Data storage is no longer a problem these days. The more interesting question is how to store the massive volumes of data we create in such a way that we can guarantee reliable and secure access to it in the future. This issue of administering digital documents and archived information has driven work at the Rostock-based Steinbeis Transfer Center for Databases, Search Engines and Digital Libraries (DBIS) for more than ten years. The center is involved in a number of research projects, particularly digitization projects, resulting in massive data volumes of digital documents.
Even digital documents have a so-called life cycle: They are created, evaluated and edited, released and published. They are then classified and shared, supplemented with metadata, researched and archived. Then, perhaps some day, they are sorted out and deleted. A life cycle can be very short, as in fast-paced websites; but it can also span hundreds of years, as is the case with antique documents.
However, whereas the content chiseled on a stone tablet survives several thousands of years, some floppy disks from the 80s and 90s are now no longer readable. The bits and bytes of a document are the first hurdle: Can these even still be physically accessed on a given data medium? Even if they can be physically read, there’s no guarantee they are even useful anymore. The data will be stored in a certain format or in a specific document type that still has to be relevant many years down the line. What’s more, we need the right software to open and display the files. Standard software is perhaps the best option, since it can generally take old data formats and convert these into newer ones. However, particularly with research projects, small groups of experts develop specialized, highly complex systems for processing digital documents and data. The difficultly comes when a project ends and the developers are no longer available.
The Rostock model was developed to ensure that users of such archiving solutions at the University of Rostock – which typically involves specialized software – can continue to work with and process their data. This model is aimed at those interested and invested in sustainability, to help them take on specific tasks and organize their collaboration. The German Research Foundation (DFG) has officially recognized the model as a method for promoting the sustainability of research findings.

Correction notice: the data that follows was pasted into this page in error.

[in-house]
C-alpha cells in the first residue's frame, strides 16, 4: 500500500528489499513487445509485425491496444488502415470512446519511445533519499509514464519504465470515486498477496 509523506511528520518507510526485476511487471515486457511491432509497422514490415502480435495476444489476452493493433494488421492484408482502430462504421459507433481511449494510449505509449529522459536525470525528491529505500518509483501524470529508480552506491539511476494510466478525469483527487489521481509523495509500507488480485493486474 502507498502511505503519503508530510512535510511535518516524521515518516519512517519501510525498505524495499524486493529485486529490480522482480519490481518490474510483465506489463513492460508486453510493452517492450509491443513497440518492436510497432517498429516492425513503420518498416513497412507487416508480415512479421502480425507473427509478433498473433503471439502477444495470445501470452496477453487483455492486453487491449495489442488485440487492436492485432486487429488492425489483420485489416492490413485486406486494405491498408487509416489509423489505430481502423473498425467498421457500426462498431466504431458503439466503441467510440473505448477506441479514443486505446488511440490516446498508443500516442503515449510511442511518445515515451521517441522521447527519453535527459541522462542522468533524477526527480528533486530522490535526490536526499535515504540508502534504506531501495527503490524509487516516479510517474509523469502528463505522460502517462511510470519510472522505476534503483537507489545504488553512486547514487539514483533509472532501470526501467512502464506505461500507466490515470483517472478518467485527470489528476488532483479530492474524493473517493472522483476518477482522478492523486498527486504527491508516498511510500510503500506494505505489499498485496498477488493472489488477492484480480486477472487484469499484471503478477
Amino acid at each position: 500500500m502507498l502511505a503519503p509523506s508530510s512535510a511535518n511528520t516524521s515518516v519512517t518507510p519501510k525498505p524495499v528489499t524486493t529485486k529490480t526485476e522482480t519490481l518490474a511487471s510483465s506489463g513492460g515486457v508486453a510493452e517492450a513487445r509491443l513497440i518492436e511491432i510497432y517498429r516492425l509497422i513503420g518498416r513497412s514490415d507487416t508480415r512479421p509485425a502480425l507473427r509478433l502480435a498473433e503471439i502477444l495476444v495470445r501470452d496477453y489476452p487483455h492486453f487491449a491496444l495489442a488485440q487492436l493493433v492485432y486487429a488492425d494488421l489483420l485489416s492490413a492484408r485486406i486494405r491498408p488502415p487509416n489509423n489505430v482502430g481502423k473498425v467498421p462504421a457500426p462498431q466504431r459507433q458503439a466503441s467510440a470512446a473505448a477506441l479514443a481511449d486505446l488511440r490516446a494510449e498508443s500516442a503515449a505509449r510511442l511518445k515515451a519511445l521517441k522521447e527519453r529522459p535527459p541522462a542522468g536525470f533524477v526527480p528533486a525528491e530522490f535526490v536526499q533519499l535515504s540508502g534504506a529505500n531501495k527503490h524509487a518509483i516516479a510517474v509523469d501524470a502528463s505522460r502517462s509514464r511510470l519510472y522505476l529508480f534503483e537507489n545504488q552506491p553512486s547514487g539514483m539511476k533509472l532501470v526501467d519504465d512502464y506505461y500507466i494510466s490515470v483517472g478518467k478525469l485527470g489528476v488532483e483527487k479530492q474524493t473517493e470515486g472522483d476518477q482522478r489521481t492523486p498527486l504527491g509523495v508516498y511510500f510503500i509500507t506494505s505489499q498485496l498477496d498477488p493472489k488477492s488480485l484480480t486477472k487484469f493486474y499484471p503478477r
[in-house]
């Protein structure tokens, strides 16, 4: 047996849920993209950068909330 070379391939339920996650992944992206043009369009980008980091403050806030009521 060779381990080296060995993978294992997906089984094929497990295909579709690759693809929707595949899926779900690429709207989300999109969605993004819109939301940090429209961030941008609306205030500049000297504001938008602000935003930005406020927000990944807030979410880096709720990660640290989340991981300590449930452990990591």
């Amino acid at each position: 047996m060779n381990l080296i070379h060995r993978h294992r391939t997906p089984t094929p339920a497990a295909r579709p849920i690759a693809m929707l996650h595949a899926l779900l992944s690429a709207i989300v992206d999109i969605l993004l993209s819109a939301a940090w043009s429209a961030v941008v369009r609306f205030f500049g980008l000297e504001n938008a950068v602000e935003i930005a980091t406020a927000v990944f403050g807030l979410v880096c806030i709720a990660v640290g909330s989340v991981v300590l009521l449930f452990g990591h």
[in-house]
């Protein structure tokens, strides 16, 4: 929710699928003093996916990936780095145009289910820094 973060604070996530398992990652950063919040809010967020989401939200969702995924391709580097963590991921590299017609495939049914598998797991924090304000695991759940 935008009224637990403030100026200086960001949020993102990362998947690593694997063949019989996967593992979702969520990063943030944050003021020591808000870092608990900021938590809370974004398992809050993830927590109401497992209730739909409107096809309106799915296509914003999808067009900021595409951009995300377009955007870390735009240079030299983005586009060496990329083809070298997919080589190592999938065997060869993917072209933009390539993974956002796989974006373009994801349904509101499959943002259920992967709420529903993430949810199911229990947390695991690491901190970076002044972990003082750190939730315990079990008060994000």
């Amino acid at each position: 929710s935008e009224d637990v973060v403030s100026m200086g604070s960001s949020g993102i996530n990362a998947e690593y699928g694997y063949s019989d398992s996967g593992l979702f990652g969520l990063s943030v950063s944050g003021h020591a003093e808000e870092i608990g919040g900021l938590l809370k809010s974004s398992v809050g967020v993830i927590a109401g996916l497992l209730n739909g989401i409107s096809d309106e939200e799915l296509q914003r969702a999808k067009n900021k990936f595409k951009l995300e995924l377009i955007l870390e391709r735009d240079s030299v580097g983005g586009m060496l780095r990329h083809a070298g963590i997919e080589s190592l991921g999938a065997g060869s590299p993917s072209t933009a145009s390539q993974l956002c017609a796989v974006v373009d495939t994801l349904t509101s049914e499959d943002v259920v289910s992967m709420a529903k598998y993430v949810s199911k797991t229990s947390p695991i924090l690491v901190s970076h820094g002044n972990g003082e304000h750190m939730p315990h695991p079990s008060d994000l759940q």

To develop the Rostock model, the primary users of digital archive solutions at the university – the university library, the university’s data processing center and the faculty for database and information systems – committed to a collaborative project with the Steinbeis Transfer Center DBIS. In addition to laying down concrete action plans, it was decided exactly who would look after the technical side of things. The experts at the Steinbeis Transfer Center have taken on the technical maintenance of the special software developed for the digitization projects. Working with the university’s information systems department, all of the functions needed for research will have to be analyzed in terms of sustainability, adapted, and, where necessary, transferred to a modern platform. The reason why it will not be possible for the university partners to take on this long-term maintenance job is simply the limited budget: They are not in a position to line up all the individual, fixed-term project tasks, which mainly consist of smaller maintenance jobs.
The Rostock model has already been tested and implemented in some initial projects. For example, the eNoteHistory project from 2003 involved digitizing hand-written sheet music. Using several specialized functions, the software identified the author by the penmanship. This project is vital for musicology but faces a serious problem: Use of this complex method may not be possible in the future without the aid of the original developers. This is where DBIS steps in, not just to monitor functionality, but also to attempt to migrate the functions to new hardware and software platforms. Another project, “Mecklenburg’s Yearbooks,” involves a cooperation between the Steinbeis Transfer Center and the university library thanks to close ties through the university’s digital library.
The project WossiDiA involved digitizing the large paper-based archive created by the Mecklenburg folklorist Richard Wossidlo. After digitization, researchers and anyone else interested in the data could obtain special authorized access. The key to success on this project was the fact that everyone involved in the project was on board since the early development stage – something that is not to be taken for granted. The advantage of this is that, unlike on earlier projects, the right know-how didn’t have to be painstakingly “re-engineered” and design decisions were made from the outset with sustainability in mind.
In another current project, a song repertoire from the 15th century is being digitized and will be made available online as the “digital archive of the Rostock song book.” Here, too, the Steinbeis experts will maintain special access to the data once the project has come to an end in order to ensure sustainability, even in the event of a platform change.